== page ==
Parnu, Estonia’s summer capital, nestled in the heart of a beer-stein shaped bay in the Baltic Sea, boasts a rather unusual drinking experience…. a bar in the sauna. Actually, this was no ordinary sauna, but the Russian equivalent, a “banya”, so one really shouldn’t be surprised, I suppose, that alcohol was on tap – and whereas this correspondent was more familiar with the taking of bottles of frozen vodka into banyas in Moscow, it was a pleasant relief to be able to enjoy a longer, more refreshing alternative in this former Russian colony.. Although I was not allowed to take pictures in the banya (due to the European nature of things with naked customers wandering around), I did however manage to persuade the buxom serving wench to stand aside at the bar so that I could quickly capture a shot of the two dark beers that I demolished.
Both bottles were served ice cold from the fridge and managed to quickly quench a demanding thirst – however, it’s fair to say that the dark cherry beer on the right improved with flavour as it got a little warmer (but not as warm as room temperature) in the natural heat of the sauna – as I sat on the top shelf wearing my felt hat, glugging away merrily, it was only thanks to the intense inferno infiltrating from the wooden seats through my doubled-up towel that I suddenly realised quite how much I was being braised alive. I can only imagine that any cannibals would have appreciated the soft malty overture of the cherry beer with its complementing sweet, fruity scent, and a lingering almond after-taste, should I have overstayed my welcome indoors. The other “tume” (pronounced ‘too-mey’), Estonian for “dark” beer, was actually a traditional dark lager, with a robust breadiness in between a creme caramel – the perfect accompaniment to the cannibal’s feast. I look forward to sampling some of Estonian’s other boutique beers, which thanks to 95% breweries owned by international Brands, the beers should not be too difficult to find, albeit perhaps not in such exotic locations like a banya. Sadly, the Viru Olu brewery that makes these two beauties is owned by a large Danish brewer, also following the global trend for craft beers being consumed by the big boys – yet, the Danes have dutifully not diluted the traditions in making these local beers. “Cheers!” from Estonia…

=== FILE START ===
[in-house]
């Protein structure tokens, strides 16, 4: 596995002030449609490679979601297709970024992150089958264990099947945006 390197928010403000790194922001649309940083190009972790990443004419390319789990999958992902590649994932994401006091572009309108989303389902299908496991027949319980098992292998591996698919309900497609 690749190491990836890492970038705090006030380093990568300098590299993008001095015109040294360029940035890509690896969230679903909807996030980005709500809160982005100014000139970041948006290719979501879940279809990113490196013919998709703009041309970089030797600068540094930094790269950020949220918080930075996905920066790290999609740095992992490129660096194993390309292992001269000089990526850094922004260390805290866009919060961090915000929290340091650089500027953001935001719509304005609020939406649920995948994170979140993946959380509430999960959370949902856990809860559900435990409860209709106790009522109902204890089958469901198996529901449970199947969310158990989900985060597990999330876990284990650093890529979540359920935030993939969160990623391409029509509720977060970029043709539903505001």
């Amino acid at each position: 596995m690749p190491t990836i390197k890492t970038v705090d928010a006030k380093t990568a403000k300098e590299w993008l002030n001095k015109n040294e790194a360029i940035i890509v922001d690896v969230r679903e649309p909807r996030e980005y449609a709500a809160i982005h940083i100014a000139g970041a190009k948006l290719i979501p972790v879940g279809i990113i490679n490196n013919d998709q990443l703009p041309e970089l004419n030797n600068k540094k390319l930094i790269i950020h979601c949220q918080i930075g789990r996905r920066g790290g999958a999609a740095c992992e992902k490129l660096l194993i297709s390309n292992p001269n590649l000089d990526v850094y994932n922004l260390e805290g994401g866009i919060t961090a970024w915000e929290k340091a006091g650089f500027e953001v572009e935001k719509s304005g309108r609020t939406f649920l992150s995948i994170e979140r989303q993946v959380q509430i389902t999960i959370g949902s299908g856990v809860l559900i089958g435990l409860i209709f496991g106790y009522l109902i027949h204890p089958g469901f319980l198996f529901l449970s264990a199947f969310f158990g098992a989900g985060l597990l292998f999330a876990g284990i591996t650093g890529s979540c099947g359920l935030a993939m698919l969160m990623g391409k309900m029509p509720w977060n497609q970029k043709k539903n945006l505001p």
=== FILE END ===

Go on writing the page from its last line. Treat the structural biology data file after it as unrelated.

Welcome Steve. Steve fell in with the BotF dart throwers who were heading home early for their Wednesday comp night.
At this time of year, the 5.30pm ferry is the best for induction photos. Twilight, not too cold and backdrops beautifully lit.
To the questions:
Favourite beverage: Malbec
Favourite sport to spectate: soccer/EPL
Area of trivial expertise: SuperStream
Induction witnesses: pommy_ch, lamb0 and bladdamasta
Induction vessel: Collaroy
It is a tenuous link, but less than two weeks ago I had a drink in a bar that was part of the movie Good Will Hunting. Robin Williams won an Oscar for that film. The L Street Tavern makes the connection to the film, but doesn’t overdo it. There are photos of Robin Williams and his co-stars during the filming and off camera. They looked like they enjoyed themselves.